There are attempts at reducing plastic in the environment (straws, plastic bags, in detergents, etc.) but reductions of all plastics currently being discharged into the ocean will be reduced by less than 10% with currently mandated or voluntary programs. Other sources include synthetic materials used for clothing and automobile tires. There are a sufficient number of scientific studies that lead me to the conclusion that microplastics are a significant environmental problem affecting the oceans, lakes, and rivers. Someone in the EPA administration might argue that the plastics are inert, so how can this be any different than a very small grain of sand? Well let’s not forget the affinity for these microplastics to accumulate POP’s. The current administration will not be funding any science that addresses this issue because of the scale of the industries involved. (It might affect profits.)
Am I an alarmist? An environmentalist? I had a wonderful clam chowder this weekend at Bodega Bay on the Northern California coast. My water supply comes from 200 feet down, so no worries there. Food is all organic…this is NorCal after all. It is easy to see how some people might view this issue as falling so far down the list of issues (including climate change, species extinctions, mass migrations, etc.) that there is no need to be too concerned. But microplastics are an insidious environmental issue, like DDT, and their effects are probably cumulative, moving slowly up the food chain as you read this.
We can actually be very proactive with this issue. Many of you are likely ecological engineers who design treatment wetlands, and if you are involved in wastewater treatment and reuse, those wetlands will be filtering any remaining microplastics from the effluent. Stormwater, CSO, and environmental restoration projects offer the potential of adding to the database and an understanding of what is happening to microplastics. What happens to the oyster population in restored reefs in the Chesapeake? What is the concentration of microplastics in the discharge from stormwater wetlands? And let’s not forget about personal plastic consumption in the home and office.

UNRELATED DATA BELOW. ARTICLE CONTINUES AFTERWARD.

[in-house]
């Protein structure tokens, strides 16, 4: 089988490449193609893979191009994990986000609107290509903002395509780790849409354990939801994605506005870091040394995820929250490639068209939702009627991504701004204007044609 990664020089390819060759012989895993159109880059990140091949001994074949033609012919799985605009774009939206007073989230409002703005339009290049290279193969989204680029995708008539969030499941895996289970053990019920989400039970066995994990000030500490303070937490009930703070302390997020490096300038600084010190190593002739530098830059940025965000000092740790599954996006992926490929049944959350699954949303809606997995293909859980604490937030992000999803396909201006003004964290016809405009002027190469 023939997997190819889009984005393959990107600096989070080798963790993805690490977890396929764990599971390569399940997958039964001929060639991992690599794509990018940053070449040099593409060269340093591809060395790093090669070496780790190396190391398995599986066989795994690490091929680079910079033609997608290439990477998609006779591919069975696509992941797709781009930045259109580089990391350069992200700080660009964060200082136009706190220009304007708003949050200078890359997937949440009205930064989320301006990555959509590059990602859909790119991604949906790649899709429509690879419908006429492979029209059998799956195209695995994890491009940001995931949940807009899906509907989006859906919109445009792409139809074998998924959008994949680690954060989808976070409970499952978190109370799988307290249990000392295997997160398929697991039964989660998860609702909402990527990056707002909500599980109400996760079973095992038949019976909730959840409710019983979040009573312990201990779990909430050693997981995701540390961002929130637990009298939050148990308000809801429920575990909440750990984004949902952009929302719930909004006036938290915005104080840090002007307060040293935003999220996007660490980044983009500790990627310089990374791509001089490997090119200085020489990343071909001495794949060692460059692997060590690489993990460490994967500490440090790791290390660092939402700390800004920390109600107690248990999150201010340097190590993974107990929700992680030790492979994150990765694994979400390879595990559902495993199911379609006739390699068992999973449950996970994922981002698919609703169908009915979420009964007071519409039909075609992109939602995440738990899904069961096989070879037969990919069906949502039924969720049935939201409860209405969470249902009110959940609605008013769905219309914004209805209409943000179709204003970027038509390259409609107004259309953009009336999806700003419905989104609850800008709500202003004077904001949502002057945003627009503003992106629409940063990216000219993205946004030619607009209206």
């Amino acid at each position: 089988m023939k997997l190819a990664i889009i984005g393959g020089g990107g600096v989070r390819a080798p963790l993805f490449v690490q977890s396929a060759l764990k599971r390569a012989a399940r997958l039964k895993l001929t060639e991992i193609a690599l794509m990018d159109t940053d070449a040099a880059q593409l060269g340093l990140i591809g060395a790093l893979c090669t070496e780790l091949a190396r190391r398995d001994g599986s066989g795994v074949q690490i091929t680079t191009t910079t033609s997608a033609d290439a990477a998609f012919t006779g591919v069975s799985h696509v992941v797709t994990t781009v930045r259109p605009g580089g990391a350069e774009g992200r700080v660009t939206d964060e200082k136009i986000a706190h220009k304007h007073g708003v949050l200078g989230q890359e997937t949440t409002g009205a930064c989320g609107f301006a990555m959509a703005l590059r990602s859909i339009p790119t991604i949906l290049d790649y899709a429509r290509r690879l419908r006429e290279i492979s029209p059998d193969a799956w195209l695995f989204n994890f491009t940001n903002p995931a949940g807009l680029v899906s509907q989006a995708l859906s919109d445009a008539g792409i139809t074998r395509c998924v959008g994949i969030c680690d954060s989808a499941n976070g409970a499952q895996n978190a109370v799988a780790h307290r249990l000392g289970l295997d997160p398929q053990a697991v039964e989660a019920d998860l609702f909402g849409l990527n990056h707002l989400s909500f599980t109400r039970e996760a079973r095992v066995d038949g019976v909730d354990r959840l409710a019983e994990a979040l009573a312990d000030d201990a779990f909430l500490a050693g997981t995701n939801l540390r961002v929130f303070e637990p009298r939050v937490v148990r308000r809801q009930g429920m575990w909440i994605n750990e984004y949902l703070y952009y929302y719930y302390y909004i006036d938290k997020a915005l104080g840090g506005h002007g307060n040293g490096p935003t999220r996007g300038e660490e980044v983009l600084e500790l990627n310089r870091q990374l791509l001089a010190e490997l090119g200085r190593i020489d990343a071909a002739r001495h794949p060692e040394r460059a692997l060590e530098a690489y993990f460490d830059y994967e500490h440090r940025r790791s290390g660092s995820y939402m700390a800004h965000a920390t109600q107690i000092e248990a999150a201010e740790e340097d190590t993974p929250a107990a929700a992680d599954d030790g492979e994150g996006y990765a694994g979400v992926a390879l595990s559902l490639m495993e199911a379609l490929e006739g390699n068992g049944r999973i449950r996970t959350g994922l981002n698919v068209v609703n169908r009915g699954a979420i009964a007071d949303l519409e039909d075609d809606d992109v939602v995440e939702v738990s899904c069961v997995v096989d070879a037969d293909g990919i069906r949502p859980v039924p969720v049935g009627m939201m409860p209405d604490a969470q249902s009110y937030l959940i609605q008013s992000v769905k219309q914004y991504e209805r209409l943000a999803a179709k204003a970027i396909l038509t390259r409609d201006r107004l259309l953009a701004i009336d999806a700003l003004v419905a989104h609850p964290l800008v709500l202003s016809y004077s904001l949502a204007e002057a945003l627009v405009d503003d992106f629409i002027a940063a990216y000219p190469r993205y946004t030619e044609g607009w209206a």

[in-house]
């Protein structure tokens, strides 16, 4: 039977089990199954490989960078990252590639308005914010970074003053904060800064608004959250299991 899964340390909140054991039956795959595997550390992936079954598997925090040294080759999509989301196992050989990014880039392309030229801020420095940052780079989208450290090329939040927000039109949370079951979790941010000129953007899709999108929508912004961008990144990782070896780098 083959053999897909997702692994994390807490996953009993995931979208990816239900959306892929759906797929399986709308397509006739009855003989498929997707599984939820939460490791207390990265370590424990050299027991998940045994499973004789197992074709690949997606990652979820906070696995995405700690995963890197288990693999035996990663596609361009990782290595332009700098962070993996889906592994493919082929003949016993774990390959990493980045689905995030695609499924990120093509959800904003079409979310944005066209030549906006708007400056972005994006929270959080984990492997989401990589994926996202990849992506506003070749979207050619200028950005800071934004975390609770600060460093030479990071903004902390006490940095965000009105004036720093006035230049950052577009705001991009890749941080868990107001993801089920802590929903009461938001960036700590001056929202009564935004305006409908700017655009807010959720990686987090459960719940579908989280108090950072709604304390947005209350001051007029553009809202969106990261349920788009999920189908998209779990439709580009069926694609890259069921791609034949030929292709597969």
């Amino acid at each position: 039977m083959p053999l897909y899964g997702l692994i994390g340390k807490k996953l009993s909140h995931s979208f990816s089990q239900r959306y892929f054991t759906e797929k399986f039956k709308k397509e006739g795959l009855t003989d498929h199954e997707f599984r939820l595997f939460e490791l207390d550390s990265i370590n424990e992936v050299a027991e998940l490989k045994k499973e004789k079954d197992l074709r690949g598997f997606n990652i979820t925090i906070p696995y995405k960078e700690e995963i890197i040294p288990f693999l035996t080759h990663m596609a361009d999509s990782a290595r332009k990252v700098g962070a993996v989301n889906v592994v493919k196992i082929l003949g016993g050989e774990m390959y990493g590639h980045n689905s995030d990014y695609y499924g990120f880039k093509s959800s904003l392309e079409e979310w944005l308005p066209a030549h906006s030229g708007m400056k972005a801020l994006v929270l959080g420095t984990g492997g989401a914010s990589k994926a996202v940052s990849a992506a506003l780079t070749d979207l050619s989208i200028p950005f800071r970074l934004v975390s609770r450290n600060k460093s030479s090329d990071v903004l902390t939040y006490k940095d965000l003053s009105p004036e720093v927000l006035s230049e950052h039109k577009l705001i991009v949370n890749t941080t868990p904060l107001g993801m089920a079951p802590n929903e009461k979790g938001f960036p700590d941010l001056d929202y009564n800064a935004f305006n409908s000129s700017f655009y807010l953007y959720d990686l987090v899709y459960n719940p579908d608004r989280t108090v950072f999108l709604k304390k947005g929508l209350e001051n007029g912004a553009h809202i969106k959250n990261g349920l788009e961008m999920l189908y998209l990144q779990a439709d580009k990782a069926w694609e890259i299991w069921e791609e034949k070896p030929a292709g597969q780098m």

www.sciencedirect.com/science/article/pii/S0269749116300835. Microplastic effects on European sea bass
Effects of nanoplastics and microplastics on toxicity, bioaccumulation, and environmental fate of phenanthrene in fresh water – ScienceDirect.htm
From Fish to Humans, A Microplastic Invasion May Be Taking a Toll – Scientific American.htm
Microplastics – Wikipedia.htm
Microplastics are not important for the cycling and bioaccumulation of organic pollutants in the oceans—but should microplastics be considered POPs themselves_ – Lohmann – 2017 – Integrated Environmental Assessment and Management – Wiley Online Lib.htm
Microplastics in Marine Food Webs – ScienceDirect.htm
Mosquitoes Are Passing Microplastics Up the Food Chain _ Smart News _ Smithsonian.htm
Organic Fertilizers Rife With Microplastics_ Study _ The Scientist Magazine®.htm
Production, use, and fate of all plastics ever made _ Science Advances.htm
UNEP microplastics in the food chain.pdf
WHO launches health review after microplastics found in 90% of bottled water _ Environment _ The Guardian.htm
Further ReadingMeet Landscape Designer Emma Podietz
Get to Know Ecologist Caroline Hildebrand
Get to know Water Resources Engineer Nate Wadley
Biohabitats Senior Engineer & Practice Leader, Erin English, on the Rewilding Earth Podcast
Meet Integrated Water Resources Engineer Helen Little
More From This AuthorEat Gulf Oysters
A Beach with a View – Rebuilding New Jersey’s Coastal Dunes
Thoughts on Stakeholder Engagement
Thoughts on The Connections Between Ecological And Human Health